What does playing “Red Light, Green Light” Teach?



Self-Regulation is an important ability for kids to understand and learn

self regulation, kids, games

This may be a new term for parents, but it simply means the ability to control behavior and follow rules.  Those who successfully display self-regulation in their everyday behavior, according to PositivePsychology.com, enjoy greater well-being.

A study from 2016 showed that adolescents who regularly engage in self-regulatory behavior report greater well-being then their peers, including enhanced life satisfaction, perceived social support, and feeling “good.”

On the other hand, those who suppressed their feelings, instead of addressing them head-on, experienced lower well-being, including greater loneliness, and more negative feelings. The development of self-regulation begins early. As soon as children are able to access working memory, exhibit mental flexibility, and control their behavior, you can get started with helping them develop self-regulation.

READ MORE: Five good reasons to play board games with your children

Here are a few activities to build self-regulation: 

  • Red Light, Green Light: Kids move after “green light” is called and freeze when “red light” is called. If a kid is caught moving during a red light, they’re out.

  • Mother May I: One child is the leader. The rest of the children ask: “Mother may I take [a certain number of steps, hops, jumps, or leaps to get to the leader]? The leader approves or disapproves of the action. The first child to touch the leader wins.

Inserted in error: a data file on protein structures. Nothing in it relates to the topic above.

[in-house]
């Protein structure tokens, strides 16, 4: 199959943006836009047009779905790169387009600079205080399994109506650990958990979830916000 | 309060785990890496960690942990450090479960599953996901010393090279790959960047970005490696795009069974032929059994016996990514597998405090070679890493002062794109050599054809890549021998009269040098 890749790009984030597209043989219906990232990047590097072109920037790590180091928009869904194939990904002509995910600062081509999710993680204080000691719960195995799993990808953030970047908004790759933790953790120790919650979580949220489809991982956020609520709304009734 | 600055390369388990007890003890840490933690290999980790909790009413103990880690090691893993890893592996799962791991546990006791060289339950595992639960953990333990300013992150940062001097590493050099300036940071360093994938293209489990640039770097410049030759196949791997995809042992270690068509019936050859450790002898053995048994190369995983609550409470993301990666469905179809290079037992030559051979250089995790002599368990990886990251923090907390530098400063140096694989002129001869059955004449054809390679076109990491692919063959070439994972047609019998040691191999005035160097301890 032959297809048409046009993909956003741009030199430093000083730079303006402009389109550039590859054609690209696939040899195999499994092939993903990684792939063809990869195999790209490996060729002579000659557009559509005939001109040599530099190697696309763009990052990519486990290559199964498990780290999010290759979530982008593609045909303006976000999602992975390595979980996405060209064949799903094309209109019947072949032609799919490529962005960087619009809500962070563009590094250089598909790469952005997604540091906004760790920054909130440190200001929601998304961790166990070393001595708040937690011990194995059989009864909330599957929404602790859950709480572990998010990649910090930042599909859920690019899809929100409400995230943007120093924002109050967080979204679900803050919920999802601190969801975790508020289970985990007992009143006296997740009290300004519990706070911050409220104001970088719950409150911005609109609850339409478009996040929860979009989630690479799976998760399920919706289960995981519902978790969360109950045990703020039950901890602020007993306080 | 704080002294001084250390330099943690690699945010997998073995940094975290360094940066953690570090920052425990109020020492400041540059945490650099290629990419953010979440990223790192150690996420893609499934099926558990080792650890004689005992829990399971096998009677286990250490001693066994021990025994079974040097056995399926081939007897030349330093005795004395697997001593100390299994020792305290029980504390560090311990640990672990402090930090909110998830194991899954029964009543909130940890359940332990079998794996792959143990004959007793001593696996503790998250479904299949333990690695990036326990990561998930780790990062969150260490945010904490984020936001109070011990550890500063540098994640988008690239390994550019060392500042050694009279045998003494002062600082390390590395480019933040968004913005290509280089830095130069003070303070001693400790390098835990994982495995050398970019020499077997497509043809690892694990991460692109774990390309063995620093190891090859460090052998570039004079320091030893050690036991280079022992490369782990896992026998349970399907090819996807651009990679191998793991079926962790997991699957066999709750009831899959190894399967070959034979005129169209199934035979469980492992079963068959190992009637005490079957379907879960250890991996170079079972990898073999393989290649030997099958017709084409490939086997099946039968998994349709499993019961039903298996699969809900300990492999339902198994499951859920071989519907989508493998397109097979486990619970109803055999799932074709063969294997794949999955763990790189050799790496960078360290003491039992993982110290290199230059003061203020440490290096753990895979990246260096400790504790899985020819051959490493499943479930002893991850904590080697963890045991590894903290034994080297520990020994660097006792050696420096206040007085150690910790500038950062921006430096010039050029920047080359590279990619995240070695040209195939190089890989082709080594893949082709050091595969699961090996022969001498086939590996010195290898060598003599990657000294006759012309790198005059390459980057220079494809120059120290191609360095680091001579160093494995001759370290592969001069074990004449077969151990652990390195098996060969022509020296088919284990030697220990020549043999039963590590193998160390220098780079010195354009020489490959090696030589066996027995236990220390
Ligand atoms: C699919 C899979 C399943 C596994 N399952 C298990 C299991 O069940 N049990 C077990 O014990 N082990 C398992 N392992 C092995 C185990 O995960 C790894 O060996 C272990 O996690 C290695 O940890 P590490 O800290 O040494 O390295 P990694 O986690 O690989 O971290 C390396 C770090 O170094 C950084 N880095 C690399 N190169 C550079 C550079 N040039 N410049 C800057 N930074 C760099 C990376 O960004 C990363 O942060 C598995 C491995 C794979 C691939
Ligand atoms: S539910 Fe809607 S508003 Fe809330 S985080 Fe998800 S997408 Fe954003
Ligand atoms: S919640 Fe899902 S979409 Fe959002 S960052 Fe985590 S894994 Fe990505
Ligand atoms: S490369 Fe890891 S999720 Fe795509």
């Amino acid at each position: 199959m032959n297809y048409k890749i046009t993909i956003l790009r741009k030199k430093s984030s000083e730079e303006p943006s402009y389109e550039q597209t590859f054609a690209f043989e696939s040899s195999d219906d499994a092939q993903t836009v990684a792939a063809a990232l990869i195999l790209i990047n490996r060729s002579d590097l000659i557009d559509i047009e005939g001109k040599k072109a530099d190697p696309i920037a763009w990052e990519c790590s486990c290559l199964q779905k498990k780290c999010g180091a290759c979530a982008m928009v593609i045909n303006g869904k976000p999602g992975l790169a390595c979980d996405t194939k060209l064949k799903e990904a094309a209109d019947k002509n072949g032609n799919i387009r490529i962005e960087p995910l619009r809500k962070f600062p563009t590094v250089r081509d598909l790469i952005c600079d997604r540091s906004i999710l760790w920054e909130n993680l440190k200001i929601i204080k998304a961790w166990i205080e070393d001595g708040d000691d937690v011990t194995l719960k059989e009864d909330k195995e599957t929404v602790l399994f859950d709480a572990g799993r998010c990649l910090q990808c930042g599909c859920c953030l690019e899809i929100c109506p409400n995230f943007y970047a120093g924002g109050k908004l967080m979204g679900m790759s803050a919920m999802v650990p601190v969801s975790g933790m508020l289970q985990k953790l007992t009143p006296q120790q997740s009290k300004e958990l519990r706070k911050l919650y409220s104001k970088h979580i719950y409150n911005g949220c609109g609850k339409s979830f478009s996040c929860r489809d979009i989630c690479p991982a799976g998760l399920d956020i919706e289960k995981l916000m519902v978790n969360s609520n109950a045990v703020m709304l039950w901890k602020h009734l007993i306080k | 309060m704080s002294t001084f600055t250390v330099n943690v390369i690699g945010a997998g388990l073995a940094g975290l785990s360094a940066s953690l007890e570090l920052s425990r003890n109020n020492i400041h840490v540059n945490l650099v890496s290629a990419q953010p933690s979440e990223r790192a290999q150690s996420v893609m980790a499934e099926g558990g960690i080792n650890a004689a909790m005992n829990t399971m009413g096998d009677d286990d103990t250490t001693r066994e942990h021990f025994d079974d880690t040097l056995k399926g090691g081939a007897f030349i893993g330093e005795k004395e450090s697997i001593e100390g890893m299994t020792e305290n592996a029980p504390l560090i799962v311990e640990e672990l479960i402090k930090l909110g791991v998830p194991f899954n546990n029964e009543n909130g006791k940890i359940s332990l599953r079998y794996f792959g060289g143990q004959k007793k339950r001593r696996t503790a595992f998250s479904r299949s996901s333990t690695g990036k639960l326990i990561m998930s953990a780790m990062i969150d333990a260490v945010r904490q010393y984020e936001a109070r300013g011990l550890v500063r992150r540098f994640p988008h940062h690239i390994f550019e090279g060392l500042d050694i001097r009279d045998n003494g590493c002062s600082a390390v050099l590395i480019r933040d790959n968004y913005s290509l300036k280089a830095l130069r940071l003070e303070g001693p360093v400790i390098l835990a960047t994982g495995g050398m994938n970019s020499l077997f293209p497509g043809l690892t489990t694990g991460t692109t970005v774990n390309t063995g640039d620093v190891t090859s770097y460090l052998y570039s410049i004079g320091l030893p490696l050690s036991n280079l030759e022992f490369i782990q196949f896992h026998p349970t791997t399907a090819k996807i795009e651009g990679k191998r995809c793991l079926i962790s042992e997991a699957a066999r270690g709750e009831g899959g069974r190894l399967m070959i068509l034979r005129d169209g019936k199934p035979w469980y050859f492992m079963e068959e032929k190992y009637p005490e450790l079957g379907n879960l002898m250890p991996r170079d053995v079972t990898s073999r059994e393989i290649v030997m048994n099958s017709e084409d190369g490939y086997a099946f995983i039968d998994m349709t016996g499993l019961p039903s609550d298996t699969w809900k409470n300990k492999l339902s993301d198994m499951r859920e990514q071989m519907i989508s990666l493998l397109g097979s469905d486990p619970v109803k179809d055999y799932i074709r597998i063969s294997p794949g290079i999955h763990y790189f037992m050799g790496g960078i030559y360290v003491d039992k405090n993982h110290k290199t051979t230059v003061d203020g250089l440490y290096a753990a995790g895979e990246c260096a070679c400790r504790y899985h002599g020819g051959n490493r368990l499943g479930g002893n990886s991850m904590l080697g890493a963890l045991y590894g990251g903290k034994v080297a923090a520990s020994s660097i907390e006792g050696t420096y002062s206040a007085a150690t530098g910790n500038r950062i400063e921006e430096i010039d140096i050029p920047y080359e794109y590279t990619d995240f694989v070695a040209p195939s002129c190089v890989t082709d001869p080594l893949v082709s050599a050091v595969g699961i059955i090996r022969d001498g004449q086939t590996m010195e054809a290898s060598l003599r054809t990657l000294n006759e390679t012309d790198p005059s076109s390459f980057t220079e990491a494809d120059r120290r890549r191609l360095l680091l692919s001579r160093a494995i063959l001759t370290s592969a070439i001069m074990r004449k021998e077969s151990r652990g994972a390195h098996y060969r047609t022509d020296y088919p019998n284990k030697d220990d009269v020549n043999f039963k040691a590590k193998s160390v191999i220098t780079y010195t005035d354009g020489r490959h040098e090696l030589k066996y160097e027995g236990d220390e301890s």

• Freeze Dance: Turn on music. When the music stops, the children have to freeze.

  • Follow My Clap: The leader creates a clapping pattern. Children have to listen and repeat the pattern.

  • Loud or Quiet: Children have to perform an action that is either loud or quiet. First, pick an action, i.e., stomping feet. The leader says “loud,” and the children stomp their feet loudly.

  • Simon Says: Children perform an action as instructed by the leader, but only if the leader starts with, “Simon says . . .” For example, if the leader says, “Simon says touch your toes,” then all the children should touch their toes. If the leader only says, “Touch your toes,” no one should touch their toes because Simon didn’t say so.

Some further suggestions come from the Your Therapy Source website: https://www.yourtherapysource.com/



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